J – Jungian Archetypes

What is an Archetype?

An archetype is a principle characteristic that, as human beings, we experience within ourselves, encounter in others, or externally in the experience of life.

Etymology

It was first used in English in the 1540’s and comes from the greek word arkhetupon through the latin translation of arkhetupos.

arkhe – “original”

typos – “model, pattern, mould.”

Formal Definition (according to wikipedia)

The concept of an archetype is found in areas relating to behaviour, modern psychological theory, and literary analysis. An archetype can be:

  • a statement, pattern of behaviour, or prototype which other statements, patterns of behaviour, and objects copy or emulate;
  • a Platonic philosophical idea referring to pure forms which embody the fundamental characteristics of a thing;
  • a collectively-inherited unconscious idea, pattern of thought, image, that is universally present in individual psyches, as in Jungian psychology;
  • or a constantly recurring symbol or motif in literature, painting, or mythology

Plato’s Theory of Forms

Taking the example of the form of beauty: many things can be beautiful; they possess a quality which we recognise as such, but our perception of beauty varies depending on the individual observing. Beauty then is a concept that we all understand even if what we recognise in the physical world does not quite match the concept or ‘form’.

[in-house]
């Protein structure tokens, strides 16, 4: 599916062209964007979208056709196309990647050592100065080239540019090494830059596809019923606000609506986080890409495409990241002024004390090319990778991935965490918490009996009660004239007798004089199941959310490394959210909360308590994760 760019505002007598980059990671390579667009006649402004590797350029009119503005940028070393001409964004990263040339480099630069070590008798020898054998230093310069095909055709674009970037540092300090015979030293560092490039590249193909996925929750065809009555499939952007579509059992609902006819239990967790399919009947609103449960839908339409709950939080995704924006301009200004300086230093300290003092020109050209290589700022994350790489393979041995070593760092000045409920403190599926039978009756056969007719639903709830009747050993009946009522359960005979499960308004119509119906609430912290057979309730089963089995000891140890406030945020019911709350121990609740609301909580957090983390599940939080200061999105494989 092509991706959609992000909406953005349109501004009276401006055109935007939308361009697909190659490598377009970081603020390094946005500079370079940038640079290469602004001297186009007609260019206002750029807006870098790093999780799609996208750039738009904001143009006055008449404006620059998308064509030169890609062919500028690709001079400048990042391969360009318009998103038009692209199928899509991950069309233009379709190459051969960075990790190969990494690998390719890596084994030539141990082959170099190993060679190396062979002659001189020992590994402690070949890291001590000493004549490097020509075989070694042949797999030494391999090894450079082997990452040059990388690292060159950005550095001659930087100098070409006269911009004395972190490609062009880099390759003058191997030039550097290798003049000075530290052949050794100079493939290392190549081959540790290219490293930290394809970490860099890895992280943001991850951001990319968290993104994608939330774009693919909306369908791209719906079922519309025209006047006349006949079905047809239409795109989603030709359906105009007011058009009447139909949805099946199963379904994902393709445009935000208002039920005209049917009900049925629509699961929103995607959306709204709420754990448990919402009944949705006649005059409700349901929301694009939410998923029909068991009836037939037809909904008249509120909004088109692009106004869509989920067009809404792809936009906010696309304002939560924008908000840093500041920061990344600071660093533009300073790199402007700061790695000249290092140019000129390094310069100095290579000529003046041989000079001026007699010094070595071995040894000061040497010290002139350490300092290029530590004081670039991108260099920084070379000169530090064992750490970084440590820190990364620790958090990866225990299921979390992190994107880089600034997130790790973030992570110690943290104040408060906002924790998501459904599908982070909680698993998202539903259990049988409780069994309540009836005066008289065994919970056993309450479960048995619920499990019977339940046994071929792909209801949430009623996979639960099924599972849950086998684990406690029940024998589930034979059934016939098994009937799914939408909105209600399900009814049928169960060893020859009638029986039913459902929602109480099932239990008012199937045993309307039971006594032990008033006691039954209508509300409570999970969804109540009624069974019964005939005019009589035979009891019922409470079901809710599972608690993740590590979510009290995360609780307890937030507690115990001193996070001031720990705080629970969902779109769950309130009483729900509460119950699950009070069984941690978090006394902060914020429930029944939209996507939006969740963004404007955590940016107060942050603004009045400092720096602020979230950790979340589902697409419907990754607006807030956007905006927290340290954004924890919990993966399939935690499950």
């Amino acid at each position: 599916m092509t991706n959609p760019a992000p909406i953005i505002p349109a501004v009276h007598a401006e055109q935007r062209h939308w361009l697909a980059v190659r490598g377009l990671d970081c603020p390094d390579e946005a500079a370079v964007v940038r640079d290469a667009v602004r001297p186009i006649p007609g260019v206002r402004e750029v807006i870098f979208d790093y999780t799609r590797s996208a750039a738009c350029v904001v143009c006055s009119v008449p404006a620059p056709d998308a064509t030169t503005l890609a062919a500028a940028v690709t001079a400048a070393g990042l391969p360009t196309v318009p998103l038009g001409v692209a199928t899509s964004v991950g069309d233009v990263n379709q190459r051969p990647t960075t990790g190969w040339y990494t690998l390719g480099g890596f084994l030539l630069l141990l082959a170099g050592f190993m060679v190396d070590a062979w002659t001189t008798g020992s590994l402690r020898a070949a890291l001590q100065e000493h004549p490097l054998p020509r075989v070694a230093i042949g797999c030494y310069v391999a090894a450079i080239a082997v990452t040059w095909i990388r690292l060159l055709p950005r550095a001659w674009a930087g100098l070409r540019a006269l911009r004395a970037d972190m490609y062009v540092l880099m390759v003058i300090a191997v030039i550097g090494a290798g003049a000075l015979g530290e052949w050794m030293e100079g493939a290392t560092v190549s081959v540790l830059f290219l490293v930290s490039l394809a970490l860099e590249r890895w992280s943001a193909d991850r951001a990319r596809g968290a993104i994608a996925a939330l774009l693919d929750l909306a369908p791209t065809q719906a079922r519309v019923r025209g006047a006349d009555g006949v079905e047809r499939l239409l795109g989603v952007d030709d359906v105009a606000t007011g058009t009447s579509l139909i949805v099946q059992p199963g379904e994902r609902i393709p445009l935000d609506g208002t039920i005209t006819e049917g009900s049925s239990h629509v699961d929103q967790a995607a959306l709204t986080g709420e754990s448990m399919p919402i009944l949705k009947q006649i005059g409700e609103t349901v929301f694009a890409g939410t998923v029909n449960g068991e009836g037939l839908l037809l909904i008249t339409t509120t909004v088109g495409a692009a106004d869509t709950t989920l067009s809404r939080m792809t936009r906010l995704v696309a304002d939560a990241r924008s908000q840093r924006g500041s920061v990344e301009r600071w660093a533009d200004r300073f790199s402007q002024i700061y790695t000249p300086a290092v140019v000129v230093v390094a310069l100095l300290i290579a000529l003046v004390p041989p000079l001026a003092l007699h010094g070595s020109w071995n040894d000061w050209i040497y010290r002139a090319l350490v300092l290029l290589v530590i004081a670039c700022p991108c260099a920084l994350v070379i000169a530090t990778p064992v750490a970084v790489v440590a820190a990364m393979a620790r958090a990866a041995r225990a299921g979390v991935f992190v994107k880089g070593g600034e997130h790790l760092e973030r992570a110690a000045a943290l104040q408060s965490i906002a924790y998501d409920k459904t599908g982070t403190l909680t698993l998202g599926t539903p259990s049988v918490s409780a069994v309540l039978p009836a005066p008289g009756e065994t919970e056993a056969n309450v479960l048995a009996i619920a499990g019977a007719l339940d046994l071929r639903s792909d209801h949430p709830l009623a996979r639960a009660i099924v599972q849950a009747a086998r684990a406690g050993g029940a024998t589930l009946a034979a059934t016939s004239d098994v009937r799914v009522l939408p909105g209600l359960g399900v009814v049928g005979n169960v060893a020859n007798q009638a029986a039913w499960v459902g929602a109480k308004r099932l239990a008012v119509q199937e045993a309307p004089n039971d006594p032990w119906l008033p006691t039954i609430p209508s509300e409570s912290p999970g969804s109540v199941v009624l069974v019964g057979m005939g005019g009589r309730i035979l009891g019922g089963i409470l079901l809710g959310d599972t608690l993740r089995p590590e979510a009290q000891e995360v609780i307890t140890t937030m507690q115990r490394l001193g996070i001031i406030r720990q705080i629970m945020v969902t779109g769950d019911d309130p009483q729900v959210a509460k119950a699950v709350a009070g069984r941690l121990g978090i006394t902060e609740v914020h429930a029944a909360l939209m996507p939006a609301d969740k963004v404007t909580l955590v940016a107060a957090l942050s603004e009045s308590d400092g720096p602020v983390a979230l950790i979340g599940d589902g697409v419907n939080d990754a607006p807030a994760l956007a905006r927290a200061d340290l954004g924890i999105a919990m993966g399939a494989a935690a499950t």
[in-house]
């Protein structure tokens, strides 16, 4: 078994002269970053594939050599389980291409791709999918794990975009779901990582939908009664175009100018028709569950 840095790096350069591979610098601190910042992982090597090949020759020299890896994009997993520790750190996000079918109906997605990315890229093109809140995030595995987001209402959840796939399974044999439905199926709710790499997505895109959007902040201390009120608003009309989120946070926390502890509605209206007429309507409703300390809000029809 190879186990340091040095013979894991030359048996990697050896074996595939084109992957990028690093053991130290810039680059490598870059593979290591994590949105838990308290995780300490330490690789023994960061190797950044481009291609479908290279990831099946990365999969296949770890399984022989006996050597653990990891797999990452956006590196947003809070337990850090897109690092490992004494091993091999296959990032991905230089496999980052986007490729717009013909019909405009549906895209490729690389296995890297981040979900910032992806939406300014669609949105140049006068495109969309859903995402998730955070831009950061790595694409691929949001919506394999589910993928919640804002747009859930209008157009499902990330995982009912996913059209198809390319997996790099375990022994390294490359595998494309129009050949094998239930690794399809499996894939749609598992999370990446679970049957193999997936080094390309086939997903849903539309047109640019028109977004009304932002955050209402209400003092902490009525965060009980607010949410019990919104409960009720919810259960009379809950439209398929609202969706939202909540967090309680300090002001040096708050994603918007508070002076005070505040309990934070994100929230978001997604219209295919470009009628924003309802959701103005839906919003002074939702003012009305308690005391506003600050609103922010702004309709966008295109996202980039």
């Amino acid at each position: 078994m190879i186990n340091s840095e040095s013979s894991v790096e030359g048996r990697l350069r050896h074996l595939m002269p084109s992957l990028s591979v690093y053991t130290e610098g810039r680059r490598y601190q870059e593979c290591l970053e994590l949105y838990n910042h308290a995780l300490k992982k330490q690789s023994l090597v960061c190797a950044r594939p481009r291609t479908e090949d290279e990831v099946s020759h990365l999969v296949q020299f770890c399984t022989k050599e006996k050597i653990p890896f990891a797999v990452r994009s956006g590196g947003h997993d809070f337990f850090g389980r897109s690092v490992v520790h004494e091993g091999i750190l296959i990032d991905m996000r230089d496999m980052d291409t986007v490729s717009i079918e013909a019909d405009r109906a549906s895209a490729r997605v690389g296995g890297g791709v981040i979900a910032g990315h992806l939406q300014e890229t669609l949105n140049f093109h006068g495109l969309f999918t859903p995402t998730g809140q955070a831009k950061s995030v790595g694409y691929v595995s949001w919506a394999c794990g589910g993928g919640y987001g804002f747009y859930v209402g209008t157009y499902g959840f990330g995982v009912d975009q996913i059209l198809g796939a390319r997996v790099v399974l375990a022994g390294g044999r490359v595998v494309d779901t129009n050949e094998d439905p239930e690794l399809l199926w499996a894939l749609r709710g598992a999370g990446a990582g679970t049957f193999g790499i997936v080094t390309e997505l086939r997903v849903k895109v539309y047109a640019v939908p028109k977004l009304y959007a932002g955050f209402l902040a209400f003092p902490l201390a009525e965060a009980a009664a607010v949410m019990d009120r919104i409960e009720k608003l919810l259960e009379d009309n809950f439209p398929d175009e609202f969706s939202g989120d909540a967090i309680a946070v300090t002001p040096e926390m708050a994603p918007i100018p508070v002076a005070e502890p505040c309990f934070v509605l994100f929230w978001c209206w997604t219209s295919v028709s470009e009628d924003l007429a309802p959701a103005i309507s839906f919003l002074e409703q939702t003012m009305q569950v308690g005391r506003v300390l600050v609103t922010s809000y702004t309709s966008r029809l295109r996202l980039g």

Carl Jung

Founder of analytical psychology, his work in psychiatry has shaped modern understanding of the human mind and our search for individuation. He developed the concept of archetypes as the language of the unconscious which with practice we can all learn to understand. His work was primarily in Dream Analysis.

Robert Johnson

As a jungian analyst, Robert A Johnson has written many books on the analysis of ancient myths including the books: We – understanding the Psychology of Romantic Love; and Inner Work: Using Dreams and Active Imagination for Personal Growth.

Christopher Vogler

Another jungian analyst who has used his understanding of mythology and archetypes to help other writers develop their characters and stories. He developed the Mythic Journey Structure and draws heavily on Joseph Campbell’s work.

How can Archetypes be used in writing and why would we want to?

Taping into the unconscious world of symbols gives meaning and catharsis to reading a story. Readers read to find something deep within themselves that they don’t consciously already know. Symbology is particularly prevalent in Fantasy and Science Fiction Genres. Symbols are powerful and grip us though we may not know why or understand the symbol. Examples:

The Hero: Is a powerful symbol for being a character that is good who battles the forces of evil to restore harmony, justice and balance to the world. Examples are Hercules, D’artagnan, Superman.

The Hero’s Journey: Is a powerful story because if you take out the fantastical elements and replace the monsters with psychological elements, it is really detailing the inner battle we as humans fight throughout our lives with our waring thoughts, desires, and aspirations.

Exploring Archetypes

There are literally hundreds of archetypes, some of which are very similar, which means that you must chose the ones that mean something to you and work with those.

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Here are a couple of references to look up if you’d like to learn more:

Literary devices – Archetypes

12 Common Archetypes

 

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4 responses to “J – Jungian Archetypes

  1. I love all this! Still slightly confusing but I think I’m getting better at identifying the different archetypes in my writing!

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